Women who are infected with HIV and are transitioning back to communities after serving jail time are less likely than their male counterparts to have a regular HIV care provider, to take and regularly adhere to an HIV medication regimen, and to have suppression of the virus.
One of the fastest-spreading recorded U.S. outbreaks of HIV since the inception of the epidemic is now occurring in southeastern Indiana, and it is being driven by injection drug use—specifically, abuse of the opioid painkiller Opana (oxymorphone). Sadly, this outbreak was preventable, given all that we know about HIV and its links to opioid addiction, yet adequate treatment resources and public health safeguards were not in place. Following the discovery of 11 new HIV cases in Indiana’s rural Scott County in January, positive tests have been reported almost daily, and health investigators are actively locating and testing people who may have shared needles or had sex with those infected.
Methamphetamine use and HIV infection raise the risk for functional dependence, or the need for assistance with everyday tasks. People who use methamphetamine and are HIV positive showed the highest levels of functional dependence in most domains of daily life.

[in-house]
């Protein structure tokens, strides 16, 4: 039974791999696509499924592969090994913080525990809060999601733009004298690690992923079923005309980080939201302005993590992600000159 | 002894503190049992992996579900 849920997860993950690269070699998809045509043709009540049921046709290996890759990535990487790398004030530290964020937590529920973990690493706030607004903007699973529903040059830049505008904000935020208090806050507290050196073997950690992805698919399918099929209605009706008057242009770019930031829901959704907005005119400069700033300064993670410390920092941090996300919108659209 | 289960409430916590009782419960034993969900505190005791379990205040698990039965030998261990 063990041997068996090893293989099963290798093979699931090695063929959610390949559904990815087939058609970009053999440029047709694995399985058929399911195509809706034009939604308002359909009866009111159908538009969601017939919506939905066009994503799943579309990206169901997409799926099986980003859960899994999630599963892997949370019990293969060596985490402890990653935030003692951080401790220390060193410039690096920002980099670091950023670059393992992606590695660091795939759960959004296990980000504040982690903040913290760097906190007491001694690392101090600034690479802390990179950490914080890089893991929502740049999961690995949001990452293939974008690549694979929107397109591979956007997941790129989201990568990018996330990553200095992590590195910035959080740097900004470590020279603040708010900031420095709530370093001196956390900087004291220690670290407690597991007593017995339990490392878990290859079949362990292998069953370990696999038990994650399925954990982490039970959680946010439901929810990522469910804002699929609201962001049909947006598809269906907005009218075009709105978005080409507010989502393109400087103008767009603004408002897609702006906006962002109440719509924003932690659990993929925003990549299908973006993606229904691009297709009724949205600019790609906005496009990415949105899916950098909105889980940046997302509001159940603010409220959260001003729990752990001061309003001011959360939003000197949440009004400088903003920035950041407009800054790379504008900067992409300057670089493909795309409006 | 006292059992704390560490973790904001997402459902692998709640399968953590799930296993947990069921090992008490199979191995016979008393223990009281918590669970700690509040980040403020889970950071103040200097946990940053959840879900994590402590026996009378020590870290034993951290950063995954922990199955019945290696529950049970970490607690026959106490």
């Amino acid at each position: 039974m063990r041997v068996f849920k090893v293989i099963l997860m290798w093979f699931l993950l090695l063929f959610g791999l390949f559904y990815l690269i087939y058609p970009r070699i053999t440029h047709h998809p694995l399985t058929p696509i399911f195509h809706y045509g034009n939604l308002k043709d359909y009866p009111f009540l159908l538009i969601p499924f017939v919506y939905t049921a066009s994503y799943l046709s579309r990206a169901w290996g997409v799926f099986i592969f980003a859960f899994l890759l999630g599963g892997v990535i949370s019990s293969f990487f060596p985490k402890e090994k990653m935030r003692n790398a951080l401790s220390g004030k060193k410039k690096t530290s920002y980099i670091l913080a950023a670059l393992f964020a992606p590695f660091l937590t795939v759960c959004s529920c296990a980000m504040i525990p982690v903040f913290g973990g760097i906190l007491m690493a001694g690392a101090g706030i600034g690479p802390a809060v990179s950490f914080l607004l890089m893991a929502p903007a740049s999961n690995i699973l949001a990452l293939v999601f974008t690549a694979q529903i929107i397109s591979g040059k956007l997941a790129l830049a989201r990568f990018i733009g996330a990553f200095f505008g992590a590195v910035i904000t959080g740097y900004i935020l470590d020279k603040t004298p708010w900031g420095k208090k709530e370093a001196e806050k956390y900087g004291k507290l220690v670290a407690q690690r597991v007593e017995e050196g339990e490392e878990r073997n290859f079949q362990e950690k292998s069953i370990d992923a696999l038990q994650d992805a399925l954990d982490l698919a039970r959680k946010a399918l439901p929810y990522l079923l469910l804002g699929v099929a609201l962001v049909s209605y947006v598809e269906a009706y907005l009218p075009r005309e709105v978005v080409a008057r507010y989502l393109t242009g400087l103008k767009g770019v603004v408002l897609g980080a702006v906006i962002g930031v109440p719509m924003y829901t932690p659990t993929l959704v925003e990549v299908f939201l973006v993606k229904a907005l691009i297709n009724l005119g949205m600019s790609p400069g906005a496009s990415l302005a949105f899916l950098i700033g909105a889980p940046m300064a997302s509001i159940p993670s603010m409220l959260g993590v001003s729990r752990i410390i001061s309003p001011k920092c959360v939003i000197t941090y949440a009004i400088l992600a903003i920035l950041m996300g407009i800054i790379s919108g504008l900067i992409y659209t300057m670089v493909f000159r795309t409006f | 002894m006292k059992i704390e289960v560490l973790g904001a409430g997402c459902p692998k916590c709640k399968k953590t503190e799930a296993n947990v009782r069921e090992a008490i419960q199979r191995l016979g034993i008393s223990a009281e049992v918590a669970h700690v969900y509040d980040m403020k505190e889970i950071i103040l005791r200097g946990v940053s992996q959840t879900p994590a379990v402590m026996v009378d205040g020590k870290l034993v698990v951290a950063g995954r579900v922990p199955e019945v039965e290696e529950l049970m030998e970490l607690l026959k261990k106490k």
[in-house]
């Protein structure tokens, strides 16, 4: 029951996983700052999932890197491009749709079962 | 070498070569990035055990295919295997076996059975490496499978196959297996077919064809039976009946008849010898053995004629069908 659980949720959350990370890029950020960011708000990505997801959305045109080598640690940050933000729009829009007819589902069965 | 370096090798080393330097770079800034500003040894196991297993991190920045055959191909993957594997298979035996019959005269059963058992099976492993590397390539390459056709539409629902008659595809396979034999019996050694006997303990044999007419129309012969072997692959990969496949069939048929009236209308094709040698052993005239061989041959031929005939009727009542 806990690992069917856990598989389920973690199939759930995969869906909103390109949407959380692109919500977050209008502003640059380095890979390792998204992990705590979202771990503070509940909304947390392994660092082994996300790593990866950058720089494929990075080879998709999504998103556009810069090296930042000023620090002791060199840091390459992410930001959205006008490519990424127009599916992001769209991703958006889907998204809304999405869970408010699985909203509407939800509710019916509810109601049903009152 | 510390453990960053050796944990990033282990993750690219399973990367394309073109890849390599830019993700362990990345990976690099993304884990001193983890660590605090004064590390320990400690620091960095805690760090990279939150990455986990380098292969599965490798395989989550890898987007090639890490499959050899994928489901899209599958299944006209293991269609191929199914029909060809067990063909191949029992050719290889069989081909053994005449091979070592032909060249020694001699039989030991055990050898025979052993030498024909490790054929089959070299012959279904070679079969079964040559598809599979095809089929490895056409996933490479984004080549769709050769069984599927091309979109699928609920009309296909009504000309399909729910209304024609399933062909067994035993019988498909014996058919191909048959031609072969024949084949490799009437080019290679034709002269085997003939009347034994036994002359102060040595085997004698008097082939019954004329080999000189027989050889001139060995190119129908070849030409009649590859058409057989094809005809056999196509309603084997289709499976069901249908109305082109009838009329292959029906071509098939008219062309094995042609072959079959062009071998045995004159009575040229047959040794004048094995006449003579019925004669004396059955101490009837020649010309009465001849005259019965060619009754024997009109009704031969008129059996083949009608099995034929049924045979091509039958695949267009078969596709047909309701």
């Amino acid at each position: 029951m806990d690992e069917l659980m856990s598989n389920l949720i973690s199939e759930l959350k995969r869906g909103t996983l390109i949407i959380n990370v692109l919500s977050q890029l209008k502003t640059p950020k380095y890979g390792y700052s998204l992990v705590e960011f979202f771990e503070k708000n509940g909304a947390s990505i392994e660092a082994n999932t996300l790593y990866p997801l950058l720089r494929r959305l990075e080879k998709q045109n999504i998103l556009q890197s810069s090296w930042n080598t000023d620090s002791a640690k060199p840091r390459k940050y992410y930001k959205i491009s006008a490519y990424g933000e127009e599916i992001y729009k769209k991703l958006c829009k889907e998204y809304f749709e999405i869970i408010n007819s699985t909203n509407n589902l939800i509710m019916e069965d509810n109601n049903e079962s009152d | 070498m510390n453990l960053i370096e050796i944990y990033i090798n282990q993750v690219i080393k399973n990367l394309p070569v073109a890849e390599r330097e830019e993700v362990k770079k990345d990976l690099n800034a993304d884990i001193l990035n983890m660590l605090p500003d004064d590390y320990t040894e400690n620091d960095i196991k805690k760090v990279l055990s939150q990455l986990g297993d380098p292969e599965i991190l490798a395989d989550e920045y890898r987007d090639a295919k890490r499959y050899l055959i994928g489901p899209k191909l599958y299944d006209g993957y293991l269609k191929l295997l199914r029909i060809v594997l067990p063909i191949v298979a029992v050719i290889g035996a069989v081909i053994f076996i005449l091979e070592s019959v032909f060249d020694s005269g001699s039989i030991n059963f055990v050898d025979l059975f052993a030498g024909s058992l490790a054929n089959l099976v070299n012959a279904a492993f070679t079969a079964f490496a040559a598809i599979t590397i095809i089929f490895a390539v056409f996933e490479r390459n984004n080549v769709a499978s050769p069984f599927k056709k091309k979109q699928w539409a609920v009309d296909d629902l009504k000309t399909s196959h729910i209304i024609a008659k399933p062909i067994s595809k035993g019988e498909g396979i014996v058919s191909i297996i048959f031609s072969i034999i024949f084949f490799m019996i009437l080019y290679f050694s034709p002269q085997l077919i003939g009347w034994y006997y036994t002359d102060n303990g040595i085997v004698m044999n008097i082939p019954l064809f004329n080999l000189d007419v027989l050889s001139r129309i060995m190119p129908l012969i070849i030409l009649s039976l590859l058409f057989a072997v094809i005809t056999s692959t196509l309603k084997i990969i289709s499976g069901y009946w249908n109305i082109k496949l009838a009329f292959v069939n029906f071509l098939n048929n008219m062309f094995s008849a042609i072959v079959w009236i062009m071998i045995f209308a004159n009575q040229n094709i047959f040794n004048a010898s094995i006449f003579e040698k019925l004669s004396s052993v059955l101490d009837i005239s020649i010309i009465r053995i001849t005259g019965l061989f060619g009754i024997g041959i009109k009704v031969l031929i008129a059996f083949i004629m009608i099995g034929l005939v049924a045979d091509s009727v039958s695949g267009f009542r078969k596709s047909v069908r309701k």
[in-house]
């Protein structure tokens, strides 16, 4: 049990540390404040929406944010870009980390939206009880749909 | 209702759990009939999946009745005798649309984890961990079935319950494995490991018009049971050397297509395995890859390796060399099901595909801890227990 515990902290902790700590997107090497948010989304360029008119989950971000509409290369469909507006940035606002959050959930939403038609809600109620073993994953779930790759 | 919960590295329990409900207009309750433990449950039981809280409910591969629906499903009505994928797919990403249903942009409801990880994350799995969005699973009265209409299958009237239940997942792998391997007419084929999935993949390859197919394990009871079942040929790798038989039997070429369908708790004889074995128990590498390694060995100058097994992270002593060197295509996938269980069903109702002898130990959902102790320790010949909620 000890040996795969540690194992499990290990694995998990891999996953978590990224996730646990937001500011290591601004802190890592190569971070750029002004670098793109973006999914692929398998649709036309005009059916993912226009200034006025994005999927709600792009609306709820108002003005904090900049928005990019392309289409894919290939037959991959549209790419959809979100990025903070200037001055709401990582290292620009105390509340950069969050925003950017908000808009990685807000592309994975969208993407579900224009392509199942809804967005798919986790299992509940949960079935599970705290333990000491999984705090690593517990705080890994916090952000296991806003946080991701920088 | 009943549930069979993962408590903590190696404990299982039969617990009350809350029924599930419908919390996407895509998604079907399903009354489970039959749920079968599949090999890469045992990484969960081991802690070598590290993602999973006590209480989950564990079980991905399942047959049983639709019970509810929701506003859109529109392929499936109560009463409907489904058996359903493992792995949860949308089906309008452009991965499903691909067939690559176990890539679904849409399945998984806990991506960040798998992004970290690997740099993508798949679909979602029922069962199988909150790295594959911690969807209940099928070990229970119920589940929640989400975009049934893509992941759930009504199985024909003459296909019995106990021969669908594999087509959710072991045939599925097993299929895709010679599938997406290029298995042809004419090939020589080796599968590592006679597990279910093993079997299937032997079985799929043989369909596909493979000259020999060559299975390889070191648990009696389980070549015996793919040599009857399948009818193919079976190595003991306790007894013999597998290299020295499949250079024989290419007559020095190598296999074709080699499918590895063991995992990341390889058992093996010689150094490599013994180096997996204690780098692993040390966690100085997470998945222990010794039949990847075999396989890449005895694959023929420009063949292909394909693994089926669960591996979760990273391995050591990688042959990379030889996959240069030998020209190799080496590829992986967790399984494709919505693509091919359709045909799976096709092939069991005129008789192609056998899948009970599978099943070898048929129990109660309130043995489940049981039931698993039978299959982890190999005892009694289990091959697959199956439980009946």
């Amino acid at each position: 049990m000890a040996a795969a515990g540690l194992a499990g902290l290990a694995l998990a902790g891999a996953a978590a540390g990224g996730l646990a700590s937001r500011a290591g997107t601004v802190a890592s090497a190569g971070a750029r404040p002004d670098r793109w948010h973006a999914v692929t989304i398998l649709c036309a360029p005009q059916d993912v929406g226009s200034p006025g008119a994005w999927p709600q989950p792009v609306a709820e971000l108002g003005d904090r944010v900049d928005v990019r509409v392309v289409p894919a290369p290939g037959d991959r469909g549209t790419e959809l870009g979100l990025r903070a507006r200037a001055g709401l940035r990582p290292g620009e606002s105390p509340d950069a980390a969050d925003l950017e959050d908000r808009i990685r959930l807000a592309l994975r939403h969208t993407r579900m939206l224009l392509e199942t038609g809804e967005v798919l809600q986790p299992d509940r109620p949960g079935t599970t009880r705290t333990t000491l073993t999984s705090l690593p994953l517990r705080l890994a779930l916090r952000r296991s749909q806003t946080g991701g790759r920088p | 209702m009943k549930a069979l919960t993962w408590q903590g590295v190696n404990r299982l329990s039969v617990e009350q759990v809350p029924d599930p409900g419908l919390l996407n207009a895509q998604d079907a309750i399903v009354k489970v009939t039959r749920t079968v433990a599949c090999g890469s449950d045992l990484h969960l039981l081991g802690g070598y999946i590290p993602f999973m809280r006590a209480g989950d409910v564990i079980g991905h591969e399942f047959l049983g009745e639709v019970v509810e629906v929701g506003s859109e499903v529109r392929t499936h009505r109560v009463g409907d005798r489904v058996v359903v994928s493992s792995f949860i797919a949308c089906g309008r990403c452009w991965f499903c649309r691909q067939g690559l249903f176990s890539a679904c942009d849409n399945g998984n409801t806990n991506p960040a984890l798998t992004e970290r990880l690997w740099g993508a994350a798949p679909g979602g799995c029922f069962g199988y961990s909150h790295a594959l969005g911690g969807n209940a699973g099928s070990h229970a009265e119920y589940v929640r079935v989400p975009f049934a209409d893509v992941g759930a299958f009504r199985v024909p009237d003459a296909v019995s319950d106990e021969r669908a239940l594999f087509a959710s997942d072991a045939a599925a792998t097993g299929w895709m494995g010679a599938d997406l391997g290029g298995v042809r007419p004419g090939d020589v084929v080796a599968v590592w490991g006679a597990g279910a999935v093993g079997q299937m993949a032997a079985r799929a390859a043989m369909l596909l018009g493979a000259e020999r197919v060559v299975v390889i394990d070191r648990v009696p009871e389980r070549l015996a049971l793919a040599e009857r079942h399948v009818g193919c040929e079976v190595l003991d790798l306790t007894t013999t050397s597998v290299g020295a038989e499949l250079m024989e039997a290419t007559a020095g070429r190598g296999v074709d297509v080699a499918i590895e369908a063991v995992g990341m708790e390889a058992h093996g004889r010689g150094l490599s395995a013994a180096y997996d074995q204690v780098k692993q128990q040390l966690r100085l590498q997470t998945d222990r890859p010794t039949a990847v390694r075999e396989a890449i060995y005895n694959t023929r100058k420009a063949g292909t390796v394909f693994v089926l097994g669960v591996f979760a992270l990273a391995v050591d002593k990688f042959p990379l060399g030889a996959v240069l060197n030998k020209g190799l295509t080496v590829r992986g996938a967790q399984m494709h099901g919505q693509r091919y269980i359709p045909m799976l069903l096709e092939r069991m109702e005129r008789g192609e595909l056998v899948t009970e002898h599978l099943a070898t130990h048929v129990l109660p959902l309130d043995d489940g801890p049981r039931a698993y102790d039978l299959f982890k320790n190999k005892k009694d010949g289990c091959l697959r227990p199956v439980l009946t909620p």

Nano-antiretroviral therapy (nano-ART) turns macrophages—one of the very cell types that HIV uses to replicate and spread through the body—into carriers for anti-HIV medications. The approach has the potential to make treatment for HIV easier and more effective.
A special issue of the journal Prevention Science spotlights six NIDA-funded early interventions (delivered prior to the onset of adolescence) that successfully reduced later health-risking sexual behaviors related to HIV/AIDS.
Transmission of HIV continues at an unacceptably high rate, and drug use plays an important role—both through exposure to infected body fluids among injection drug users and through the lowered inhibition and risky sexual behaviors that all forms of drug use facilitate. Almost 1.1 million Americans are currently living with the HIV virus, and nearly a sixth of those don’t even know they are infected. That means they aren’t getting needed treatment, and it means they could be passing the infection on to others without knowing.
Active drug use before incarceration was associated with decreased engagement in HIV treatment among HIV-infected jail detainees. The severity of drug dependence correlated with worsening measures of engagement in HIV treatment. The study concludes that evidence-based treatment for drug abuse in jails may result in improved HIV treatment outcomes, which in turn could help slow HIV-transmission rates in the United States.